1 Clegg 1 Christian Clegg Final Essay M.P.A. Graduate Student Edwin O. Stene Graduate Program in Public Administration University of Kansas 2 April 2007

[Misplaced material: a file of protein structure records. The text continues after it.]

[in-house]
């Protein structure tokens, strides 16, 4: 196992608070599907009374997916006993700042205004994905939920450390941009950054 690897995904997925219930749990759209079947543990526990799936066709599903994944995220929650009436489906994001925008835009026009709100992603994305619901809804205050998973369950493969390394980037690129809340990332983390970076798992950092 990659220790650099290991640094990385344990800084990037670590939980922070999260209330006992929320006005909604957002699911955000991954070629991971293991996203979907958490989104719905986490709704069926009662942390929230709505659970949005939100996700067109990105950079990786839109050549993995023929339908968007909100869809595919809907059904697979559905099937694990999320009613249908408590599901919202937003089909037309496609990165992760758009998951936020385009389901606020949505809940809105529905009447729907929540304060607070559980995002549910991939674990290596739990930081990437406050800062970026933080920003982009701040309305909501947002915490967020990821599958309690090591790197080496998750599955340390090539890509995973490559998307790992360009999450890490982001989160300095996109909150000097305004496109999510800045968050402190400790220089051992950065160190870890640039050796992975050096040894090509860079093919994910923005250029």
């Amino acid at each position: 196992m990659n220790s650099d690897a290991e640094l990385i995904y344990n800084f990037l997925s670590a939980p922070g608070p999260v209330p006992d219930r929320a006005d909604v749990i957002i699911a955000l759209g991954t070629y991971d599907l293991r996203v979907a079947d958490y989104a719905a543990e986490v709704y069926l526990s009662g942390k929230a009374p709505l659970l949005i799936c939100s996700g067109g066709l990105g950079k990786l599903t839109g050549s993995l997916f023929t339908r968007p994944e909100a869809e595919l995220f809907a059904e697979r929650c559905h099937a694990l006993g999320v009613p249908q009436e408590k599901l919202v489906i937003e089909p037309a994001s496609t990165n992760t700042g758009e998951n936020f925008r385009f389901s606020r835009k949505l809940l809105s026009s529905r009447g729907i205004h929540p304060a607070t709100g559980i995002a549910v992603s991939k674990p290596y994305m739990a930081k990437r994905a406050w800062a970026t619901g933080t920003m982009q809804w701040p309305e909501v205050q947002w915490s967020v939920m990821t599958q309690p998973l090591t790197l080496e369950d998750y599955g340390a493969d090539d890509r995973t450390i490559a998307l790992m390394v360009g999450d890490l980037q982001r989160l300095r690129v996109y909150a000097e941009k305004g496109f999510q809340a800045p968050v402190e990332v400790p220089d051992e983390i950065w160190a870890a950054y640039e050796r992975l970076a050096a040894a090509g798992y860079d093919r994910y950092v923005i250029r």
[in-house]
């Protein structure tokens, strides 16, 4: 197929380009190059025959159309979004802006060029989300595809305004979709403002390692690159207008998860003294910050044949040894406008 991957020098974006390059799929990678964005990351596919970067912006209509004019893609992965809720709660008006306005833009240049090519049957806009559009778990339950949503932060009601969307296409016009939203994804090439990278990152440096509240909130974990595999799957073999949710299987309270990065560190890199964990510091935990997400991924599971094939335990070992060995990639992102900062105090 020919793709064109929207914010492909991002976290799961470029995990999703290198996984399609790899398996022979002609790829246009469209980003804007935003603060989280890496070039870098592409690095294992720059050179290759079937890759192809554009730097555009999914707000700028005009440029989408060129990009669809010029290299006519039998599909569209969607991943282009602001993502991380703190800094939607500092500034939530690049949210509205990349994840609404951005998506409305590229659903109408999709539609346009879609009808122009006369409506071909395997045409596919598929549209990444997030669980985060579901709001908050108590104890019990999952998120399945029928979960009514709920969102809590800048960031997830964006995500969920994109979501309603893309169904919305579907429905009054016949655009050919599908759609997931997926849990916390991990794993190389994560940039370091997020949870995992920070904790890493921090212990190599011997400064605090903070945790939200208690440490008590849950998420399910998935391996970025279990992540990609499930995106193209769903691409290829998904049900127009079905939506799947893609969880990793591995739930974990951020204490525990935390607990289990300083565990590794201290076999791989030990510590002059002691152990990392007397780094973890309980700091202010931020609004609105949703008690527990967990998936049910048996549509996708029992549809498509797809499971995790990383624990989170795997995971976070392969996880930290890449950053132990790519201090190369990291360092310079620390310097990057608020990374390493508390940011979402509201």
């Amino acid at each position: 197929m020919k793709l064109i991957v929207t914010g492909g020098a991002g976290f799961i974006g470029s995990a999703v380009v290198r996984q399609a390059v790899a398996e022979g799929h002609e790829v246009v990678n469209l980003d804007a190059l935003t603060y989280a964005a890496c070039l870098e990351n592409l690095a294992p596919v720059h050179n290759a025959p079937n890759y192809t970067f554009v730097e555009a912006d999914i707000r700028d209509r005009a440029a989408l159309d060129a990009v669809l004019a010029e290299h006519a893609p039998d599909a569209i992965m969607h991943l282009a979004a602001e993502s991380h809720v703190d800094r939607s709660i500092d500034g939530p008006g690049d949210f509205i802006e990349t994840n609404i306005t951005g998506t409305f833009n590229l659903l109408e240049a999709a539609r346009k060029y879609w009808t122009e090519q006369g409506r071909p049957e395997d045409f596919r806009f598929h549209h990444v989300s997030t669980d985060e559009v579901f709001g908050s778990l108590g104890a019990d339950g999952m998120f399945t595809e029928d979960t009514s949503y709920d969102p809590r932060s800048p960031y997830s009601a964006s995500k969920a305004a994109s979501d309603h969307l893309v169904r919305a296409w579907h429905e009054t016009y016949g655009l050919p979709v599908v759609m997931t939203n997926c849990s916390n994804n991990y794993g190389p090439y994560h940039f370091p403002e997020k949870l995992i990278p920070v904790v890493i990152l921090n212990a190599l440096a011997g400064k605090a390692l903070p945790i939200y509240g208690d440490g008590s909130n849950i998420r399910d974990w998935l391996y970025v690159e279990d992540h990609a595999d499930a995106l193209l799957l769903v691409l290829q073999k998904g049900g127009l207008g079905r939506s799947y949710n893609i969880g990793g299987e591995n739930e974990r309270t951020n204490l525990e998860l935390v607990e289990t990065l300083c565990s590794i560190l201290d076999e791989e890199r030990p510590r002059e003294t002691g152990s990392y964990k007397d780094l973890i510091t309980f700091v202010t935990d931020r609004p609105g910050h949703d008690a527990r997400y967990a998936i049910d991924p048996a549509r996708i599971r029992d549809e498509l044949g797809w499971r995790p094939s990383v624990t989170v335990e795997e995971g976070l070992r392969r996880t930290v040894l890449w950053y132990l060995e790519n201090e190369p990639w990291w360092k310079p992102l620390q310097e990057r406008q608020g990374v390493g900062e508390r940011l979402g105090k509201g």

2 Clegg 2 From my youth, there has never been a time in my life that I have not been actively involved in community service. I have volunteered in student organizations, community outreach groups, faith based organizations, and civic programs. I feel drawn to community endeavors because I am motivated by working for a cause. While I have always been drawn to public service, I never intended to make it a career. In fact, deciding to pursue a Masters of Public Administration was a very abrupt decision that pulled me out of another career path in so short a time frame that I really didn t have an understanding of the field and I had not even contemplated having a perspective on public administration. As a result, the academic training and practical experience of this program have been my municipal management training and have formed the very foundation for my philosophy of public administration. I have always been interested in public service because I feel a passion for improving the lives of those around me. When I recognized that this passion could be focused into a meaningful career, I quickly decided to pursue a Masters of Public Administration. At the time, I felt motivated by efforts to improve societal problems. I recognized that these problems involved complex needs and difficult issues. I also recognized that in order to face those issues, I needed more education and experience. My goal was to gain the skills and experience that would allow me to direct a public organization in an area for which I developed a passion. I wrote in my application materials to the program that I viewed this program as the opportunity to synthesize my previous education, volunteer, and professional experiences into a meaningful career in public service. The Master of Public Administration program at the University of Kansas has indeed prepared me for a career in public service. The career for which I have developed a passion is city management. My academic training introduced the critical theories and schools of thought related to public management. It also developed a core of technical skills that would serve me well in local government administration. My education was complemented by work experience where I saw public administration in action. In addition, professional development opportunities provided